Editorial: A history of violence

Do violent video games make people do monstrous things, or do monstrous thoughts make violent video games more appealing?

It was a question raised by many of the parents who packed into the library basement last Wednesday for a talk on video game addiction.

It’s understandable in this day and age to believe games teach people to fantasize — or even act — on harming others.

Every news cycle seems to bring fresh stories of school shootings — overwhelmingly committed by angry men, many of them fans of violent game. And at least one blockbuster, first-person-shooter once tasked players with shooting up a virtual Russian airport filled with unarmed civilians in one horrible sequence.

Might there be some connection between the two?

Dr. Paul Weigle, the event’s speaker, calmed some nerves when he told the room there was no clear evidence to say that violent games — like the popular FortNite — are responsible for making someone pick up a gun and commit a mass shooting. Out of the population at large, he said, it’s a small sample of people who actually do commit these atrocities. And, as Dr. Weigle pointed out, many of the people who exhibit signs of violence after playing violent games already showed signs of aggression.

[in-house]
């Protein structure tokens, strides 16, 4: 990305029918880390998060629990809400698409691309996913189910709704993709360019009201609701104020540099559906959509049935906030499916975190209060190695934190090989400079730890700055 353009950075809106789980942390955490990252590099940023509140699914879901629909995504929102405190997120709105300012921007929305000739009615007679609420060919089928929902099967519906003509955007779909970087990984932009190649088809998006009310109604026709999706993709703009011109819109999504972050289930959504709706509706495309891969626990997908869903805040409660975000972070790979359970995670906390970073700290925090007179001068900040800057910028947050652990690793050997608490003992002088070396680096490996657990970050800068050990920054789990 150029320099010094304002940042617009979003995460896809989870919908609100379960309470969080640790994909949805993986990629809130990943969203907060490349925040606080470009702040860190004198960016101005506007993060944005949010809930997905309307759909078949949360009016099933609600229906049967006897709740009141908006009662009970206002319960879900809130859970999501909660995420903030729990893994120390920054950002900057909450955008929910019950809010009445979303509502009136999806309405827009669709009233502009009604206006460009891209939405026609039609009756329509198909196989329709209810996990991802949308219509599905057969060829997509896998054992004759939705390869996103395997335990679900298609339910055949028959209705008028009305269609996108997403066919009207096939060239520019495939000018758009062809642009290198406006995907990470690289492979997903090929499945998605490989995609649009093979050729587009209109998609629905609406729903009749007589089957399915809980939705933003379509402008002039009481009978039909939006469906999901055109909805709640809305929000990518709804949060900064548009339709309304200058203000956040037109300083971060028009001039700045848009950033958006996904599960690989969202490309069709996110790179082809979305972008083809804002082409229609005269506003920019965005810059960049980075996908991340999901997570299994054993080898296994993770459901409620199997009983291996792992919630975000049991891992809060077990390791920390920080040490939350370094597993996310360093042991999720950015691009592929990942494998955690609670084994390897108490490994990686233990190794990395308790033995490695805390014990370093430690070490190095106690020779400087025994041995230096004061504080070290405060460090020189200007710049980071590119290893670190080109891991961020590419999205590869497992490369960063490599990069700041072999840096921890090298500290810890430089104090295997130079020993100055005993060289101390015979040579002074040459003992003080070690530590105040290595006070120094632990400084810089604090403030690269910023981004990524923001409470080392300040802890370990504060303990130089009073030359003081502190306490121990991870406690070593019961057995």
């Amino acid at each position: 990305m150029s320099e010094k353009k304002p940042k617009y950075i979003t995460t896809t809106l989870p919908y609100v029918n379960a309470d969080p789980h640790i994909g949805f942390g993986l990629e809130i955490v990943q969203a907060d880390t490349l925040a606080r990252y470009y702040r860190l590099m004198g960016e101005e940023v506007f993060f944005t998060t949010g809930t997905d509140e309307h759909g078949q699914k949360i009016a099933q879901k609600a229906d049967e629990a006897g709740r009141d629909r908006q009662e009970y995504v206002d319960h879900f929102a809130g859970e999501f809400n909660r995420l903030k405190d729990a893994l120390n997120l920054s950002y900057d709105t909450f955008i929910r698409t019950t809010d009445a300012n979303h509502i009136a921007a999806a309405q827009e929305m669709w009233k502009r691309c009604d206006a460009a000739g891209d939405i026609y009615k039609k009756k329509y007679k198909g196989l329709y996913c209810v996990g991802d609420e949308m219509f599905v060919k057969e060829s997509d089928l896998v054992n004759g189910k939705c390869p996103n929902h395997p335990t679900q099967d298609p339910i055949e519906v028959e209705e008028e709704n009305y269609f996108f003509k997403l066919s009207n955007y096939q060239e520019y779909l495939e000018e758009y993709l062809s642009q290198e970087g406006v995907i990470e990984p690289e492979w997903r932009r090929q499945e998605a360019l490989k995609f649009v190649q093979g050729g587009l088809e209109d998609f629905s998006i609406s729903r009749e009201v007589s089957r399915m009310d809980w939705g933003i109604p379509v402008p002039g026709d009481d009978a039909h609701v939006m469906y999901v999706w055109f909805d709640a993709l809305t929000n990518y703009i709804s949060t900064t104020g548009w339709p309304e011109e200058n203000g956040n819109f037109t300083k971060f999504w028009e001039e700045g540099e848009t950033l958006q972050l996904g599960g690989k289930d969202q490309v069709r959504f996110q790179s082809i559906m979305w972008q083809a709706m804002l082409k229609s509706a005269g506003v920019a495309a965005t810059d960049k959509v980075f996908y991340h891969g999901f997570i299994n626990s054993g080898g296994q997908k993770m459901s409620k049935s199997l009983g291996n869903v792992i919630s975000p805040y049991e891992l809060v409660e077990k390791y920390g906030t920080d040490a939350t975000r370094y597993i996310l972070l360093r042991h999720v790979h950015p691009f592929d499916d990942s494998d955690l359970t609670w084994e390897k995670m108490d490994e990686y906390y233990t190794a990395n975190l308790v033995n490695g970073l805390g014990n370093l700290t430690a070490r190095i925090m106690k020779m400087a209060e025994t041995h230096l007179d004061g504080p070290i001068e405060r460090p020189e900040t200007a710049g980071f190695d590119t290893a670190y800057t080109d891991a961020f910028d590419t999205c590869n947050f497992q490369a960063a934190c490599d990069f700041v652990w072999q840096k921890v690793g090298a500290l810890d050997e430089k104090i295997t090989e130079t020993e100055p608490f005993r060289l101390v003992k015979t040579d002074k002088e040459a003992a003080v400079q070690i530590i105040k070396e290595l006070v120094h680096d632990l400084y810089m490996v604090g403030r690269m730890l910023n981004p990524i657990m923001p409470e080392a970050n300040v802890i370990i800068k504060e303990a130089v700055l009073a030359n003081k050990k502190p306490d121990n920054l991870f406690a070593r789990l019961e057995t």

So, when do parents draw the line?

Start the conversation with kids early, and often. Try to find out more about the context of violence in a game — does the game make the player question why they fight? Does it promote good teamwork, or make the player consider their moral choices? Ask your kids about what’s happening in the game, the decisions they make and why.

Also, consider changing game and console settings to disable in-game chat, where player trash talk is foul enough to make a sailor cringe. Another idea is setting up time limits to keep gaming from running late into the night.

Parents can find out more about what content is in a game from organizations, like Common Sense Media, before they make a purchase.

Knowledge might never conquer violence — both in the real world or the virtual one, but it certainly will lead to better conversations and smarter gaming habits.